This is quite different from the vert.x module system in which any module (other than a busmod) which a verticle depends on is loaded into the same class loader as the verticle.

The advantages of the OSGi module system are that a single copy of each module is installed in the system and is visible to and may be managed by tools such as the Virgo shell. It also minimises footprint.

The advantages of the vert.x module system are that there is no sharing of modules between verticles so a badly-written module could not inadvertently or deliberately leak information between independent verticles. Also, there is a separate copy of each (non-busmod) module for each verticle that uses it and so the module can be written without worrying about thread safety as each copy will only be executed on its verticle’s thread. OSGi users may, however, be happy to require reusable modules to be thread-safe and manage any mutable static data carefully to avoid leakage between threads.  

Replacing the Container?

When I raised the topic of embedding vert.x in OSGi, the leader of vert.x, Tim Fox, asked me whether I was writing a replacement for the current container, to which I replied “not really”. I said this because I liked vert.x’s event driven programming model and its threading model, which seem to be part of “the container”. But I was trying to replace a couple of aspects of the vert.x container: the module system and the way verticles register handlers.

Later it struck me that perhaps the notion of “the container” as a monolithic entity is a little odd in a modular system and it might be better to think of multiple, separate notions of containment which could then be combined in different ways to suit different users. However, the subtle interaction between the class loading and threading models seen above shows that the different notions of containment can depend on each other. I wonder what others think about the notion of “the container”?


vert.x’s claim that it can be embedded in other applications is essentially validated since the OSGi framework is a fairly exacting application.

The vert.x module system, although not providing isolation between modules, does neatly provide isolation between applications (comprising verticles and their modules) and it enables modules to be written without paying attention to thread safety.

One vert.x issue was raised 2 which should make vert.x easier to embed in other environments with custom class loaders.

vert.x could follow the example of netty, jackson, and MongoDB JARs and include OSGi manifests in its core and platform JARs to avoid OSGi users having to convert these JARs to OSGi bundles. I will leave this to someone else to propose as I cannot gauge the demand for using vert.x inside OSGi.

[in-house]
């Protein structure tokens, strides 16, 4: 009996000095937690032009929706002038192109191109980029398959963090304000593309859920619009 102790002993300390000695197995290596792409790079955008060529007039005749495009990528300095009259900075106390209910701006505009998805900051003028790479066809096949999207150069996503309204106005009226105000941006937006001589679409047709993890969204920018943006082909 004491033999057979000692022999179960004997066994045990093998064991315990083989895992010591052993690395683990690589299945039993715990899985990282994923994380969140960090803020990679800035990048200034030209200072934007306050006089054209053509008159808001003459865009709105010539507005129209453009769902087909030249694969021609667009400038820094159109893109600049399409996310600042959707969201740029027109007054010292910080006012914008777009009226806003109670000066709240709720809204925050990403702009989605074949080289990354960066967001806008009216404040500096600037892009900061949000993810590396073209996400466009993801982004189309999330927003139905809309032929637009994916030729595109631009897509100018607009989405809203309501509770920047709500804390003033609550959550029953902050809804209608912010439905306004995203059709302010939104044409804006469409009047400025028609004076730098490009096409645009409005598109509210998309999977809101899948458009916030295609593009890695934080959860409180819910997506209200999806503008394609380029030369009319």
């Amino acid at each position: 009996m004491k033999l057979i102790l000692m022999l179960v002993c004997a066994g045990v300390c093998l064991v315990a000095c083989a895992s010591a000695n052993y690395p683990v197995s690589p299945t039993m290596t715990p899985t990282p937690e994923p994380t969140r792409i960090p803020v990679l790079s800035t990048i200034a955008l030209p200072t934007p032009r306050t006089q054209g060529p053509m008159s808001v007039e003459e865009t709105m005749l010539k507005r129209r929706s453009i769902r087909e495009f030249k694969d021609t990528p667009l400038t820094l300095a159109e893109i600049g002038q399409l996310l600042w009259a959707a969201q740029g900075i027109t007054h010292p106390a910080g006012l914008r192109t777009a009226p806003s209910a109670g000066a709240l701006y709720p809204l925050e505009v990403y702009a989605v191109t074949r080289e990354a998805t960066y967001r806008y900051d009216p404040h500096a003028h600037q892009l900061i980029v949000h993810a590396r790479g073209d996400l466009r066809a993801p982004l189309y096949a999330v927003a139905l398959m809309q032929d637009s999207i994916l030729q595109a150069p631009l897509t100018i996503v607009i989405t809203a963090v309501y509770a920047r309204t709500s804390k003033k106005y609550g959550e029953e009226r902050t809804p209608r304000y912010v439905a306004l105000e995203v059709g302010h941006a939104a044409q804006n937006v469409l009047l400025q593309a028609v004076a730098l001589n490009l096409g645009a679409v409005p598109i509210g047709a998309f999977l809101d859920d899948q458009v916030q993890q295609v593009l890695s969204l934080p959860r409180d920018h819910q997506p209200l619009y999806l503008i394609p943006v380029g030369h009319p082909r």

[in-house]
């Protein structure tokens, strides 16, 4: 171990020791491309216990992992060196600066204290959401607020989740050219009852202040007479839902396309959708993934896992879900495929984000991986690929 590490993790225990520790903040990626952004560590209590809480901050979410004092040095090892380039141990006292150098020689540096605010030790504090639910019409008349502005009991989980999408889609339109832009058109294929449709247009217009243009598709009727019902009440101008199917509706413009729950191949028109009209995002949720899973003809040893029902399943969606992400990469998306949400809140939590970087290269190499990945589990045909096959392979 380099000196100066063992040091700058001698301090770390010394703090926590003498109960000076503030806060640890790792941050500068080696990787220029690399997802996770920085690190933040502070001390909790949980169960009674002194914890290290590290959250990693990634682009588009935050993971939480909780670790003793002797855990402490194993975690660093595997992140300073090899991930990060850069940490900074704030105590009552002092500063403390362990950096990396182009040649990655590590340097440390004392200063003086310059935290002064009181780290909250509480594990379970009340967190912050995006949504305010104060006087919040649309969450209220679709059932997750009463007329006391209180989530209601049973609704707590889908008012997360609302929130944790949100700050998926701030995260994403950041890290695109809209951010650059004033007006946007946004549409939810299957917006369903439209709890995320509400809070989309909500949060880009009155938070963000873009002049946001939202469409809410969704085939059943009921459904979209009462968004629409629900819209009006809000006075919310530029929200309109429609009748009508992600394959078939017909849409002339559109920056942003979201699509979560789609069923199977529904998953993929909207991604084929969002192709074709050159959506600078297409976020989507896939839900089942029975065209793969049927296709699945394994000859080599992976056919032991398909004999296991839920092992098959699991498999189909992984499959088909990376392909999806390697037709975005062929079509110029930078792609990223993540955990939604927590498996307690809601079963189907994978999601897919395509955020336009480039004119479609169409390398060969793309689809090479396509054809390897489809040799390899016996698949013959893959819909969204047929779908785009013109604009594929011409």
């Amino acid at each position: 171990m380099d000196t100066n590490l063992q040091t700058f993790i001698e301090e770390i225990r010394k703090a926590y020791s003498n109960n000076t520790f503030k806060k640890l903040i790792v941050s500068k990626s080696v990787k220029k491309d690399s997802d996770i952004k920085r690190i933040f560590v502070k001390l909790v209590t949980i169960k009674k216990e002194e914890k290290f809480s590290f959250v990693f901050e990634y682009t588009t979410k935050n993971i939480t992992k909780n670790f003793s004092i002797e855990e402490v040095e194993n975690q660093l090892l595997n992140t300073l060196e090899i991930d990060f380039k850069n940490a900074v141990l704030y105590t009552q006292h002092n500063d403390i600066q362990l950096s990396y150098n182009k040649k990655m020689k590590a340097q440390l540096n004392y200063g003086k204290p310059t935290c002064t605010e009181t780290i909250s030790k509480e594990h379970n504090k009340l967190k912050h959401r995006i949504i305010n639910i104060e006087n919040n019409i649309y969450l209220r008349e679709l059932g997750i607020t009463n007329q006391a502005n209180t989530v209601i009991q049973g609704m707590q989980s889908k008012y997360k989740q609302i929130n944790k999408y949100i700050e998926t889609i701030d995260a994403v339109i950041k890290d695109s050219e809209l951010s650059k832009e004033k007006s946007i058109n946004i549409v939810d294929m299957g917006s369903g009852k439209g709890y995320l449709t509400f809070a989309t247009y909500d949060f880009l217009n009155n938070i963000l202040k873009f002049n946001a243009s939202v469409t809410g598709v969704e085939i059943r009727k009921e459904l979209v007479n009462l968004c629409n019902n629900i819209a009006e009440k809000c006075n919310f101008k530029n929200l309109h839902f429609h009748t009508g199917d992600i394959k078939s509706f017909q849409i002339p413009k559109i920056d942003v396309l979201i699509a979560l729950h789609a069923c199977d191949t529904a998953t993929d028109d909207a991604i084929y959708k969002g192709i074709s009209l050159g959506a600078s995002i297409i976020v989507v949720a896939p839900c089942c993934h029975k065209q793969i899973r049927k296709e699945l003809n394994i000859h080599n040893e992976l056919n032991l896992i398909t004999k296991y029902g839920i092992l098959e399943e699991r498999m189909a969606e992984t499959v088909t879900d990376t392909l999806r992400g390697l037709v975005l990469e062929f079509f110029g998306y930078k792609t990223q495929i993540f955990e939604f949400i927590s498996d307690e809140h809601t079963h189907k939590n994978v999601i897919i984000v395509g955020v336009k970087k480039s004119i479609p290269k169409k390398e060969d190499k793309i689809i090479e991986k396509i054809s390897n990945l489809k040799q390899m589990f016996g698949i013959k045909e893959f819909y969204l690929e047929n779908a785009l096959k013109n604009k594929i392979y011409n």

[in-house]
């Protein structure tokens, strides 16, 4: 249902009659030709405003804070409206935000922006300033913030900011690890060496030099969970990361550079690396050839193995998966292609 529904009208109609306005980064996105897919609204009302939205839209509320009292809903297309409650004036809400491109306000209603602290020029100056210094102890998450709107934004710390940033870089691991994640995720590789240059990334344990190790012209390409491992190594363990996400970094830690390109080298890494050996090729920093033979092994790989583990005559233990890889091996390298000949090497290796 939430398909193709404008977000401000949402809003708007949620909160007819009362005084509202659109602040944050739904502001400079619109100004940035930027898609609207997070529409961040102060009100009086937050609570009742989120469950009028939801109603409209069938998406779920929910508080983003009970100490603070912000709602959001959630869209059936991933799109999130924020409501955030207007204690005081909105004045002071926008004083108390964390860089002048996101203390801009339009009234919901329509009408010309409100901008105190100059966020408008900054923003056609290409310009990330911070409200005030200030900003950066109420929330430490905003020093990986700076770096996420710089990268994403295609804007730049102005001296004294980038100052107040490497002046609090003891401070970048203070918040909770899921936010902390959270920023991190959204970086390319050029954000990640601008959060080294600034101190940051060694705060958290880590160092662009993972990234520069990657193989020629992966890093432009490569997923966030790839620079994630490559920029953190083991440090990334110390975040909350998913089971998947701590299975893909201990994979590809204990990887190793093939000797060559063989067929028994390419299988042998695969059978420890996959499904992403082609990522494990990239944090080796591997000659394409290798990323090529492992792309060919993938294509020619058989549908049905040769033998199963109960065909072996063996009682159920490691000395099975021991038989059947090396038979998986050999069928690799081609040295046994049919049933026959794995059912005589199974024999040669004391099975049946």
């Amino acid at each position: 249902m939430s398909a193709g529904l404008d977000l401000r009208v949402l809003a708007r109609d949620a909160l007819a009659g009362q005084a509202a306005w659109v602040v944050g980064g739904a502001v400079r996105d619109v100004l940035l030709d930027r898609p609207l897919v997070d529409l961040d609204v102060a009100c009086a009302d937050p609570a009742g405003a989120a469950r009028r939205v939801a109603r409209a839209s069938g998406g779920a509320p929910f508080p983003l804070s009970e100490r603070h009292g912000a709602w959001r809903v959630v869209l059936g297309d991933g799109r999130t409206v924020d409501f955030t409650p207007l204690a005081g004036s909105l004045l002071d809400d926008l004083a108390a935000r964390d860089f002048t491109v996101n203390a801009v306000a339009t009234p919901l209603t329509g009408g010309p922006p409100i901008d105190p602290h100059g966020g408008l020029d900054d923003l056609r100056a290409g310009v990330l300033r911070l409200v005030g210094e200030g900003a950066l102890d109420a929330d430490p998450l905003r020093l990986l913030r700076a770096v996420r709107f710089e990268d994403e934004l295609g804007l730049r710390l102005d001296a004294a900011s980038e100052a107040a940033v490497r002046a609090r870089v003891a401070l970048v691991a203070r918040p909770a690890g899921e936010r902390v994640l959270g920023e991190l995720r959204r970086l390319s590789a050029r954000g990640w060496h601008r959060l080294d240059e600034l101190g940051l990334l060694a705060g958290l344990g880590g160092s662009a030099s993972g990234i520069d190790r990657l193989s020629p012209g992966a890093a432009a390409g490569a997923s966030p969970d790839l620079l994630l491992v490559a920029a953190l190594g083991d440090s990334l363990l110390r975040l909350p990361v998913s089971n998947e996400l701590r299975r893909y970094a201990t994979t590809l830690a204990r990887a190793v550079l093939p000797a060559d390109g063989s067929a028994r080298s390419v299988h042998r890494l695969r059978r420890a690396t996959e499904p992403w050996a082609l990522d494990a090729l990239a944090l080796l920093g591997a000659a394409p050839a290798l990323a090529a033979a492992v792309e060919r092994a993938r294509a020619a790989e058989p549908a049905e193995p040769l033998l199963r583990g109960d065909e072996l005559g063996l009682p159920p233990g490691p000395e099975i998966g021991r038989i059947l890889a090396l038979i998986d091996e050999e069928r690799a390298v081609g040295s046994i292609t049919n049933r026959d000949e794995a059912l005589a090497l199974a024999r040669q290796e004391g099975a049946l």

Running vert.x in OSGi addresses some outstanding vert.x requirements such as how to automate in-container tests (OSGi has a number of solutions including Pax Exam while Virgo has a integration test framework) and how to develop verticles and deploy them to vert.x under control of the IDE (see the Virgo IDE tooling guide). Virgo also provides numerous ancillary benefits including the admin shell for inspecting and managing bundles and verticles, sophisticated diagnostics, and much more (see the Virgo white paper for details).

The exercise also had some nice spin-offs for Virgo. Bug 370253 was fixed which was the only known issue in running Virgo under Java 7. Virgo 3.5 depends on Gemini Blueprint which broke in this environment and so bug 379384 was raised and fixed. I used the new Eclipse-based Virgo tooling to develop the various bundles and run them in Virgo. As a consequence, I found a few small issues in the tooling which will be addressed in due course.

Finally, running vert.x on the Virgo kernel is a further validation that the kernel is suitable for building custom server runtimes since now we have vert.x in addition to Tomcat, Jetty, and one or two custom servers running on the kernel.


  1. I worked in the CICS development team in my IBM days. A colleague at SpringSource gave me a “CICS Does That!” T-shirt soon after we’d started working together. Old habits die hard.
  2. The modular vertical currently needs to intercept vert.x’s resource lookup logic so that files in the bundle can easily be served. It would be much better for this common code to move to the org.vertx.osgi bundle, but this requires vert.x issue 161 to be implemented first.

Reference: OSGi case study: a modular vert.x from our JCG partner Glyn Normington at the Mind the Gap blog.

Glyn Normington

Glyn leads the Eclipse Virgo open source project. He also works on OSGi standards for SpringSource/VMware. Previously he spent 26 years working for IBM on graphics software, transactional middleware, and Java runtimes.